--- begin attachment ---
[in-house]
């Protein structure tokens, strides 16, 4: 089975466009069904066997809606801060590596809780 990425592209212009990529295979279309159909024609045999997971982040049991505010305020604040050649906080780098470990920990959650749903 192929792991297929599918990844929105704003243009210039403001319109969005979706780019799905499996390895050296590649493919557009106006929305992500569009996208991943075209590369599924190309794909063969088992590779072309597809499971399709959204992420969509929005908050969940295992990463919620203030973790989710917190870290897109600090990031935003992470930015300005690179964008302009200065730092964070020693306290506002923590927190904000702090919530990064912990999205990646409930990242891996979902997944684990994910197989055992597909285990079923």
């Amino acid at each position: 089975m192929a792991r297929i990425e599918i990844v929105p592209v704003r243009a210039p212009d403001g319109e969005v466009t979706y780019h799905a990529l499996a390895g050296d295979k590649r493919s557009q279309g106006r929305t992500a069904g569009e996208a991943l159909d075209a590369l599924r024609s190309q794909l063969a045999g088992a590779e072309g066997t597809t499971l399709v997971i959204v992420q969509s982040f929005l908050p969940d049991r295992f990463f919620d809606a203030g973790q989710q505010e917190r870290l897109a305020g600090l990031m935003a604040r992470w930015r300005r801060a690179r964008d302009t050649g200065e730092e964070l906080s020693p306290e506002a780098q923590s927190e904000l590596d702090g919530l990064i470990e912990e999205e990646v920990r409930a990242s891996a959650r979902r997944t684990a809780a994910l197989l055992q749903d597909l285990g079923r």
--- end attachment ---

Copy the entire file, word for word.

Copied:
[in-house]
């Protein structure tokens, strides 16, 4: 089975466009069904066997809606801060590596809780 990425592209212009990529295979279309159909024609045999997971982040049991505010305020604040050649906080780098470990920990959650749903 192929792991297929599918990844929105704003243009210039403001319109969005979706780019799905499996390895050296590649493919557009106006929305992500569009996208991943075209590369599924190309794909063969088992590779072309597809499971399709959204992420969509929005908050969940295992990463919620203030973790989710917190870290897109600090990031935003992470930015300005690179964008302009200065730092964070020693306290506002923590927190904000702090919530990064912990999205990646409930990242891996979902997944684990994910197989055992597909285990079923």
């Amino acid at each position: 089975m192929a792991r297929i990425e599918i990844v929105p592209v704003r243009a210039p212009d403001g319109e969005v466009t979706y780019h799905a990529l499996a390895g050296d295979k590649r493919s557009q279309g106006r929305t992500a069904g569009e996208a991943l159909d075209a590369l599924r024609s190309q794909l063969a045999g088992a590779e072309g066997t597809t499971l399709v997971i959204v992420q969509s982040f929005l908050p969940d049991r295992f990463f919620d809606a203030g973790q989710q505010e917190r870290l897109a305020g600090l990031m935003a604040r992470w930015r300005r801060a690179r964008d302009t050649g200065e730092e964070l906080s020693p306290e506002a780098q923590s927190e904000l590596d702090g919530l990064i470990e912990e999205e990646v920990r409930a990242s891996a959650r979902r997944t684990a809780a994910l197989l055992q749903d597909l285990g079923r």